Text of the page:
Anchoring is a type of cognitive bias, one that is used by marketers a lot. When you see something on sale with the original price crossed off, but still visible, your brain locks in (anchors) to the deal you’d be getting. Likewise, if you’re told a meeting will last an hour but has no end in sight 90 minutes in, you’d be more annoyed than if you’d planned for a 90 minute meeting. That’s not just because it’s taken longer than expected, if you expected a 90 minute presentation that only lasted an hour you may feel like you didn’t get as much out of it as expected. The cognitive bias aspect is that we tend to rely too heavily on the first piece of information we receive.
Humans latch on to expectations and carry them throughout an experience. Managing expectations is tremendously important in every kind of relationship, but in real estate sales it can make or break your client’s experience and thereby your business. For example, you may push a home’s value higher to secure a listing, or you may be conservative in valuation so the sellers are pleasantly surprised with the magic you worked. If you underdeliver with a colleague they’ll remember you didn’t perform as promised and may not be eager to work with you again. Buyers need to have a firm understanding of what they can expect to get for their budget, or what it will cost to buy the home of their dreams. Saying the wrong thing in any of these situations can cost you deals, referrals, and a good night’s rest, all of which cast ripples throughout your life. Wouldn’t you rather anchor expectations to what will make your business thrive and your nights more restful?
Using anchoring as a technique early in the process will make the later steps easier for everyone involved. For example, when you sit down with a new buyer client and the market is hot and highly competitive you know the average percentage over asking they’ll need to offer to be successful. Using the San Francisco Bay Area market, that number can be anywhere from 15-70%, which is quite a spread. Our average tends to be in the 25-35% range. It would be more encouraging for a buyer to hear that they should plan to offer 15-20% over asking, but you’d all be better off if you tell them 25-30%, or, if their desired home or neighborhood is particularly competitive, 35-40%. Though it may be a difficult pill for them to swallow, especially if they’re just learning about teaser pricing strategies, being upfront at the beginning gives them time to mentally (and financially) prepare for what’s really in their future. If you undersell how competitive they’ll need to be, it will be harder to get them to write a strong enough offer to be successful. If you oversell how much they’ll have to spend, then you’ll look like a magician for either getting their first offer accepted, or helping them save a few thousand bucks. This puts a lot of importance on the first meetings with clients, and rightfully so. You are the expert and your clients are looking to you for realistic guidance. Overvaluing a property to get the listing or underselling the competitiveness of the market won’t set your clients up for success, but it may set you up for wasted time and difficult conversations down the road.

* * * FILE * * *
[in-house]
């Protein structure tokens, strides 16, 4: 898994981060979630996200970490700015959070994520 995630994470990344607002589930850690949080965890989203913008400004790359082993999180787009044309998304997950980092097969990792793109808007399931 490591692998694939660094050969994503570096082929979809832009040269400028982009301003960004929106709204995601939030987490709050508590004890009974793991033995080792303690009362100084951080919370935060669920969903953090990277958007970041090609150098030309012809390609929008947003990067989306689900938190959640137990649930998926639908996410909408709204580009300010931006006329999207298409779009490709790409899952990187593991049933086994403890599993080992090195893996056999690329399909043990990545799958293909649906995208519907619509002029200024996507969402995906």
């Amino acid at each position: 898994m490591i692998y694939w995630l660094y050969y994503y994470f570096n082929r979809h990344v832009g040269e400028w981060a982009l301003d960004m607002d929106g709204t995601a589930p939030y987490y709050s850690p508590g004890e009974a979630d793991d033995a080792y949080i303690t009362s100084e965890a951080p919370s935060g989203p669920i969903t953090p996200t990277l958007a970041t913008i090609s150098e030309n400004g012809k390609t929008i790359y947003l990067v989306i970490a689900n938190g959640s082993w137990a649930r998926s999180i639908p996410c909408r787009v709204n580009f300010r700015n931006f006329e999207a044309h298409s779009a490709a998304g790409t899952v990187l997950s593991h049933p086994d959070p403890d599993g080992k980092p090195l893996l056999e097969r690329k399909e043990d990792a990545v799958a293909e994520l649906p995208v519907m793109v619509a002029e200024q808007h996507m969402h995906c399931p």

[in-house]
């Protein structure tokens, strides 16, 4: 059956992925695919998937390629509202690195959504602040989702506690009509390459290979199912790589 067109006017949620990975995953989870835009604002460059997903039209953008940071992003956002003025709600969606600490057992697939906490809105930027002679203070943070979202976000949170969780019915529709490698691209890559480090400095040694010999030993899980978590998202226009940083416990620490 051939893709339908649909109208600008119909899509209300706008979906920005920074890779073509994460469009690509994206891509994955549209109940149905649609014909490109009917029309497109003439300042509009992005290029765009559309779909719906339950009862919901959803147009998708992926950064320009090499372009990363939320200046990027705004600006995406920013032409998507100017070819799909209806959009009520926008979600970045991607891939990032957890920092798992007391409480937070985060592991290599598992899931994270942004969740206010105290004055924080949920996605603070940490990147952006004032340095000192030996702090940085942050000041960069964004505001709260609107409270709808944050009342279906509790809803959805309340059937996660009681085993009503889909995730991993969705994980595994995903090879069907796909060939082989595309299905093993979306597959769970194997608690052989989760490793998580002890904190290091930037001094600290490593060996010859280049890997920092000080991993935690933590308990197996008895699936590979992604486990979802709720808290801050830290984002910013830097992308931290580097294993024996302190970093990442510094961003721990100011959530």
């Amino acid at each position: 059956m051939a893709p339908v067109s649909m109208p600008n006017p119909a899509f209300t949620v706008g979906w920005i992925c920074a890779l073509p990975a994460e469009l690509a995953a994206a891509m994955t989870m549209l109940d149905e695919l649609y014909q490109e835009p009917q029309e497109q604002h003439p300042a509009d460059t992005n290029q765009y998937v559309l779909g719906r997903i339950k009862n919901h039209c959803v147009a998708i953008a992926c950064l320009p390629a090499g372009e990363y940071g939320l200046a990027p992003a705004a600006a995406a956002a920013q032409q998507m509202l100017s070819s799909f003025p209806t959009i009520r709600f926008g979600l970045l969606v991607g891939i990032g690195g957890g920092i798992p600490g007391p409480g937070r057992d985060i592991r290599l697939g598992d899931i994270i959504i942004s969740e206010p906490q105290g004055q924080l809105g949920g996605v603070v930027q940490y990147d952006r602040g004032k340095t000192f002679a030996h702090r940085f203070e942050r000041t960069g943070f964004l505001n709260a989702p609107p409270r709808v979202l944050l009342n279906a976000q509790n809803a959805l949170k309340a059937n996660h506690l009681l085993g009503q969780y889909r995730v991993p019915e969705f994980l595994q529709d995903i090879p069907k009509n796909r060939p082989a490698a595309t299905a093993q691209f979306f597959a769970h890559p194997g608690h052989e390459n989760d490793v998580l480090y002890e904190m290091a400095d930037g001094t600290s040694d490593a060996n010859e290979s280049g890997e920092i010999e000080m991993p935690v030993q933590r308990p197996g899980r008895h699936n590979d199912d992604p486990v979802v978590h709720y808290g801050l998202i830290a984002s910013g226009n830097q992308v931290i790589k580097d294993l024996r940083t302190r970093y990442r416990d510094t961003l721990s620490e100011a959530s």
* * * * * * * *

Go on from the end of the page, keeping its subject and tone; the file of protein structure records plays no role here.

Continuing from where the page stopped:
No matter if you’re dealing with a client, colleague, child, or partner, anchoring is a skill you need to master. When done correctly, you will not just manage expectations but have a greater opportunity to exceed them.